There are other categories of content that should be updated, but you get the picture. Trainers and educators should be mindful. Your degree of mindfulness is communicated to your students through your material. Take it seriously.

Next week, we’ll look at updates and refinements in the presentation of your training. Till then, keep cool.

Craig Lee Keller, Ph.D., Learning Strategist


Talent Management Systems (Part Three)

Over the past two blogs, we dealt with different dimensions of Talent Management Systems (TMS), recruitment and performance management. The last part of this series will deal with the remaining dimension, compensation management.

TMS compensation management modules include a variety of components. Before jumping into this, let’s recall the basis for compensation management and TMS platforms in general: human resources.

Let’s look at the foundation for most organizations:

Employee Handbook and Corporate Policy: Creating employee and organizational policy are one of the primary responsibilities for any HR division. During my early workforce years, I received the “employee handbook” upon starting a new job and was required to sign a form affirming my reception of that document. This followed the business practice of informing employees about the range of entitlements and responsibilities; this also served as a basis to limit liability on behalf of the organization. With the advent of digital information and the Internet, much of this information shifted to on-line platforms and automated employee alerts to inform employees about changes in organizational policy; employees now are directed to follow a hyperlink taking to a site detailing policy changes and requiring them to check a box to connote that they have read the policy. In some ways, the employee handbook is annotated outline of a TMS. Some of this information, naturally, covers issues of compensation management.

Money for Nothing and  . . . ?

With apologies to Dire Straights for riffing on the lyrics to their controversial 1985 rock song, money rarely is given for nothing; rather, for workers, employee compensation is best understood in the context of time management, benefits, employee classification, and work performance.

  1. Time Management: This is one of the fundamental elements in compensation management modules for every TMS. As with payroll management corporations like Paychex or ADP, compensation management modules can help corporations manage their bi-weekly or bi-monthly payrolls. As with weekly “timesheets,” employees are required to record online the number of hours worked, which then would be approved by their managers. Though such systems, employees can access information about how many hours they earned for the last pay period, for the past year, or earlier; similarly, they are capable of checking their rate of pay. Other information can be found, such as, IRS tax forms and the like.
  2. Benefits: As with salary, employees can use a compensation management module to check the status of the accrual of sick leave, vacation leave, and other benefits such as disability, health, and life insurance. The former elements of benefits naturally is directly linked into time management, since most employers—though not all—will link the awarding of sick and vacation leave with the number of hours worked. That is, for example, an employee would earn XX hours of sick/vacation leave for every eighty hours worked. Many employers, though, differentiate the rate of accrual based on the number of years of service at the organization: an employee having worked at the organization for ten years might accrue sick/vacation leave at twice the rate. Other benefits might include an employee’s enrollment in various types of insurance, especially health insurance. Generally speaking, the benefits tab of the compensation platform simply documents date and type of insurance and directs employees to the corporate portal for the insurance company. This also is the case for employees enrolling into retirement accounts via their employer. (It is rare these days, quite rare, when employees have pension plans to monitor.) Some employers will contribute a certain percentage of the employee’s income into that worker’s retirement account, which, for many, will only be available once the employee has been “vested” with a certain number of years of labor: with five years of labor, ½ the amount is vested; with ten years of labor, the entire company contribution is vested. Stock options and other ownerships mechanisms are benefits available to employees working for only certain type of corporations. Such benefits are frequently given to managers and executives as an incentive to accept employment and/or maintain corporate loyalty. Increasingly, though, such options are available to employees at all levels. In fact, numerous corporations are founded upon the principle of employee ownership.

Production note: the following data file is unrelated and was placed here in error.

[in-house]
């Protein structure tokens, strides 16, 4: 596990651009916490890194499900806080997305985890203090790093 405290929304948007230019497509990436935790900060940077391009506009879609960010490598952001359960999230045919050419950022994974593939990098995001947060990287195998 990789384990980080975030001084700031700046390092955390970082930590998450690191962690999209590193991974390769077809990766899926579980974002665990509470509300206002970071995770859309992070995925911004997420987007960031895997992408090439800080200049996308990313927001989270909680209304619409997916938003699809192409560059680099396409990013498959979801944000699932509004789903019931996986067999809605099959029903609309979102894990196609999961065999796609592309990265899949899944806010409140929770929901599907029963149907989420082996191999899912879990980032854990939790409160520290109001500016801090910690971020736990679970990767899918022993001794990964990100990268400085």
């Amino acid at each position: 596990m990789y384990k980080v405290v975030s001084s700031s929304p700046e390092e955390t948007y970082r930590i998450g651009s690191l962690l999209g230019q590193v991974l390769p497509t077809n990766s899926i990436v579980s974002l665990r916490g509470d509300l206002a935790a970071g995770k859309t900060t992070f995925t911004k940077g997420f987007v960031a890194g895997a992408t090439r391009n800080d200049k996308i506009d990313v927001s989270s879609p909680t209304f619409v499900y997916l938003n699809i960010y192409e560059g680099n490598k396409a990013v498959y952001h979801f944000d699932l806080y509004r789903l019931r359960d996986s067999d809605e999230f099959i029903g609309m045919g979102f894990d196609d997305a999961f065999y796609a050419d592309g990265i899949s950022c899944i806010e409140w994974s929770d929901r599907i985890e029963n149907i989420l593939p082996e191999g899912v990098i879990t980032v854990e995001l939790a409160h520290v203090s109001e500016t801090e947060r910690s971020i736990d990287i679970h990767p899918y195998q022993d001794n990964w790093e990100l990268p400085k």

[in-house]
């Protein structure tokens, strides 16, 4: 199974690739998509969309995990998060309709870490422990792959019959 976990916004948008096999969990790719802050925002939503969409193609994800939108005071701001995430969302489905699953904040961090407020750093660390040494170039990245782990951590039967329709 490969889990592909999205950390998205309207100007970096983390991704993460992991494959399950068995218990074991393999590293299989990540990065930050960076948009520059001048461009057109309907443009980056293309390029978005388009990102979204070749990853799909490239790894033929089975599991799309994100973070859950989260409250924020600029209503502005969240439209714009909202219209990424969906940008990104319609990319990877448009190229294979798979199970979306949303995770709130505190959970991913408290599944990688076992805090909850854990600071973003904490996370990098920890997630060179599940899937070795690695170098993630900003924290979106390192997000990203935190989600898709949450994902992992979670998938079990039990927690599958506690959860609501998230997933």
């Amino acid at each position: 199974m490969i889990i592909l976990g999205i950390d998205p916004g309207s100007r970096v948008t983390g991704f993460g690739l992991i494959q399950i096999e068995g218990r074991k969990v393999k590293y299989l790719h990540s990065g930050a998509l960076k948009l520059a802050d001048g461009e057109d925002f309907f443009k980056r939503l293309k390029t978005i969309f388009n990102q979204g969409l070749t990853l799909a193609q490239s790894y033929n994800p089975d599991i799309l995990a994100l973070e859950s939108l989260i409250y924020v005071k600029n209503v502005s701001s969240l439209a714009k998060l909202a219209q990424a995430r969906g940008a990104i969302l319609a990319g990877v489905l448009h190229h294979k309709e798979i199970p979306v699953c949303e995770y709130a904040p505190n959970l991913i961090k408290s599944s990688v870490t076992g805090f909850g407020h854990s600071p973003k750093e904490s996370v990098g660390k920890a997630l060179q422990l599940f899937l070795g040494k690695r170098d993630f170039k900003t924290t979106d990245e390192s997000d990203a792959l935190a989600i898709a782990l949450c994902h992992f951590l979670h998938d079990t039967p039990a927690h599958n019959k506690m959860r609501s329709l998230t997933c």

3. Employee Classification: The classification of employees is an element initially linked with recruitment and subsequently linked with performance management. Employees of all sorts are organized into job types, which are grouped into job categories. For example, in the administrative group, there may be job types such as clerical assistant, human resource technician or payroll administrator. In the operations group, there may be numerous sub-divisions based on the variety of operations; in this regard, there may be a single job type that cuts across the different sub-divisions, such as technician, senior technician, quality control analyst, et cetera. Frequently, corporations will create unified compensation and/or salary ranges for a single job type with a clearly delineated series of steps within a given level. For example, an employee may be classed as a Senior Technician Grade 10, and within that specific grade there will be numerous pay “steps.” Grade 11 for the Senior Technician generally will be at a higher pay level, and an employee’s elevation to that higher grade almost always is based on performance management. Similarly, an employee movement from one job type to the next is based on a managerial mandate or an external/internal recruitment process. Time management, benefits, and employee classification directly factor into corporate overhead and are used in real-time analysis about project budgets and timelines.